Winner-Take-All Politics: How Washington Made the Rich Richer—and Turned Its Back on the Middle Class
a book by Jacob S. Hacker and Paul Pierson
(our site's book review)
The real culprit behind one of the great economic crimes of our time – the growing inequality between the vast majority of Americans and the richest of the rich – isn’t any of the usual suspects like foreign trade, globalization, technological changes in the workplace or outsourcing. The guilty party is American politics. The winner-take-all economy is primarily a result of winner-take-all politics.
U.S. neocons' imperialism and warmongering is out of control yet the Congress tasked with stopping such abuses is mute—something smells rotten in Washington! The game is rigged. Bailouts? The biggest companies got help while the little guy got the finger. How could events and trends like the rich shaking down the poor and middle class evolve with so little response from democratically elected leaders? For the answer to that question, you have merely to follow the money.
Hacker and Pierson say that "until mass engagement of the middle-class becomes feasible and sustainable, it will be an impossible task to relevel the playing field of American politics. Overall, there are good grounds for optimism this renewal will happen. America has done this before and it will do so again in the future. This is one of the key distinctive features of the American Constitution. The founders deliberately sought to steer a course between the twin dangers of tyranny and incapacity. They rejected the concept of an absolute monarch but astutely realized squabbling, veto-ridden factions were little better. Therefore, they provided a robust mechanism of collective governance which is capable of periodic renewal from the inside out. They knew that political equality is not just an ideal but a necessity in a free and vibrant nation. They decreed definitively that democracy was the rule of the many, not just the fortunate few. It will have to be so again."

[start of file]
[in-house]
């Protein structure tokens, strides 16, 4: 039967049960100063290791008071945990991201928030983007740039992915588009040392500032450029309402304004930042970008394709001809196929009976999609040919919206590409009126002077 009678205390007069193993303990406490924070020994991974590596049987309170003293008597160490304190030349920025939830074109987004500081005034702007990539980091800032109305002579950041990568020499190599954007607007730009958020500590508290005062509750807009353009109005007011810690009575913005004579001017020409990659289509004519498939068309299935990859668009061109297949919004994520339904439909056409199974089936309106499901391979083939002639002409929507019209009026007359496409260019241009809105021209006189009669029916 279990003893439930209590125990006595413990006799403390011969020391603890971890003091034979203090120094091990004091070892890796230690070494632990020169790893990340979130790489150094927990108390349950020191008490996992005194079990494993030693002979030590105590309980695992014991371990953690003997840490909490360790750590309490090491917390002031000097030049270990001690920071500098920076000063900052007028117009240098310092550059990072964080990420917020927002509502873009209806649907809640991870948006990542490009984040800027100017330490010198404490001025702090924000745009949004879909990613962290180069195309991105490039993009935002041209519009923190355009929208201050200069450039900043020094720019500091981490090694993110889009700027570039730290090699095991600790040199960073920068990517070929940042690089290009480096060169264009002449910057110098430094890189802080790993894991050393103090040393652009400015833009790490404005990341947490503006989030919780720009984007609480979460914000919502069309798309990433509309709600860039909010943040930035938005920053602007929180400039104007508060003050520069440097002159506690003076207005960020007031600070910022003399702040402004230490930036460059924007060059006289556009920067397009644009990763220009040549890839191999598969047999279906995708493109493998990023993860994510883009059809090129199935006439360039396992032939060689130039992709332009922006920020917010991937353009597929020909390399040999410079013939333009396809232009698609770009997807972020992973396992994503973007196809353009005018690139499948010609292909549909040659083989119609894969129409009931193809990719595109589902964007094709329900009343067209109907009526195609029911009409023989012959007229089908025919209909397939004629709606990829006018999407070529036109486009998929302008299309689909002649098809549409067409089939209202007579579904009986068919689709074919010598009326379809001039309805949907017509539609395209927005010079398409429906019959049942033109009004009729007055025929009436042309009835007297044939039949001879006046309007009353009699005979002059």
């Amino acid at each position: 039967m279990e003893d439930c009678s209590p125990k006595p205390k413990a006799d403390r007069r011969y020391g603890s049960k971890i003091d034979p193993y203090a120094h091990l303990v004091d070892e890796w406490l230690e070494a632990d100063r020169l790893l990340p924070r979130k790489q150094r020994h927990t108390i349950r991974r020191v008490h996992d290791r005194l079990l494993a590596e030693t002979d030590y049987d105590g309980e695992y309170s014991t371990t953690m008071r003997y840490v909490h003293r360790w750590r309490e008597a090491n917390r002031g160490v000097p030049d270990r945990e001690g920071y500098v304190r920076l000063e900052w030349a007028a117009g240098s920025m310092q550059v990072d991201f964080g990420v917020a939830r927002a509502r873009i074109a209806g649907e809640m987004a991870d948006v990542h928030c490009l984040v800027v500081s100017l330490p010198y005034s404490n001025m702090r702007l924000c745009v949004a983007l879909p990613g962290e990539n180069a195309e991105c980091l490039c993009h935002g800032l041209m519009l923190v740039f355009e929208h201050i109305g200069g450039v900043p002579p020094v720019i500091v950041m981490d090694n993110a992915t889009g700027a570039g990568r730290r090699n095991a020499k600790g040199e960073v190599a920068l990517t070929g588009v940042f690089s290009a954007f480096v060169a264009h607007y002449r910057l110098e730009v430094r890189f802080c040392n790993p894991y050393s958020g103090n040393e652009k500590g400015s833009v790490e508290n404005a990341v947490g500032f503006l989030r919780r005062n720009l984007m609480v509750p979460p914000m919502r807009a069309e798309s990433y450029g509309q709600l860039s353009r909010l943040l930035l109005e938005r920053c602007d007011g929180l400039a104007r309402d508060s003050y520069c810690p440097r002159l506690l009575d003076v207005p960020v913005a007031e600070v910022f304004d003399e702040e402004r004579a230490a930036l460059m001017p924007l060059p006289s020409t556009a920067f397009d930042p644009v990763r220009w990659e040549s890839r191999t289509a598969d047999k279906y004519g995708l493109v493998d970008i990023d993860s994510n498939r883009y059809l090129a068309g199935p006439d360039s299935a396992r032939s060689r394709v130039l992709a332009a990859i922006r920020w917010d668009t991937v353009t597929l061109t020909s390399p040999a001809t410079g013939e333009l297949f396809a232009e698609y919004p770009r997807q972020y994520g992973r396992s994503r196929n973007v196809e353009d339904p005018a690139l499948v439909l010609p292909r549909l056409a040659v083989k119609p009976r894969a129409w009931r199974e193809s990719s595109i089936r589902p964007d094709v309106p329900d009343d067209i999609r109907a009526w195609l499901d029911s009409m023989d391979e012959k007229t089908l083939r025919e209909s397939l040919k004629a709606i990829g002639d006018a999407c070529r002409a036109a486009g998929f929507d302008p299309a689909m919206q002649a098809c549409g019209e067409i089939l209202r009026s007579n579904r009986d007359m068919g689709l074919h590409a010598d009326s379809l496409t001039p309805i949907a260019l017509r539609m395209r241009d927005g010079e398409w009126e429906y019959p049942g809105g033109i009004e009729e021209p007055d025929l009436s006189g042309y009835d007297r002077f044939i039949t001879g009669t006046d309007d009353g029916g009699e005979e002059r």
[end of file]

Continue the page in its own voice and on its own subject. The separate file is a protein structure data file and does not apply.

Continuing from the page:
Trends in Family Wealth 1989 to 2013
Between 1979 and 2005, the Congressional Budget Office numbers show, the average after-tax income of households in the top 0.01 percent increased from just over $4 million to nearly $24.3 million—more than quintupling in a little more than 25 years. Folks, the game is rigged. Where did the money come from? From the middle class. We are being used for cash cows and that puts us in a very bad mooooooood! That was supposed to be our money, but by taxing us a bit more and the rich a bit less, they—the rich elites—got it.
We are being used for cash cows and that puts us in a very bad mooooooood! That was supposed to be our money, but by taxing us a bit more and the rich a bit less, they—the rich elites—got it
The statistical evidence shows that real household incomes for all groups but the very well-off have risen only modestly, and almost entirely because of increased family work hours such as working two jobs, longer hours, or women working. On average, the economic pie grew at essentially the same rate in the United States as it did in nations where the poor and middle class have continued to enjoy a much larger piece. Conclusion: the greedy rich oligarchs in the USA screwed the rest of us royally. See Working Families, The Two-Paycheck Marriage, and Sharing Caring: The Art of Raising Kids in Two-Career Families.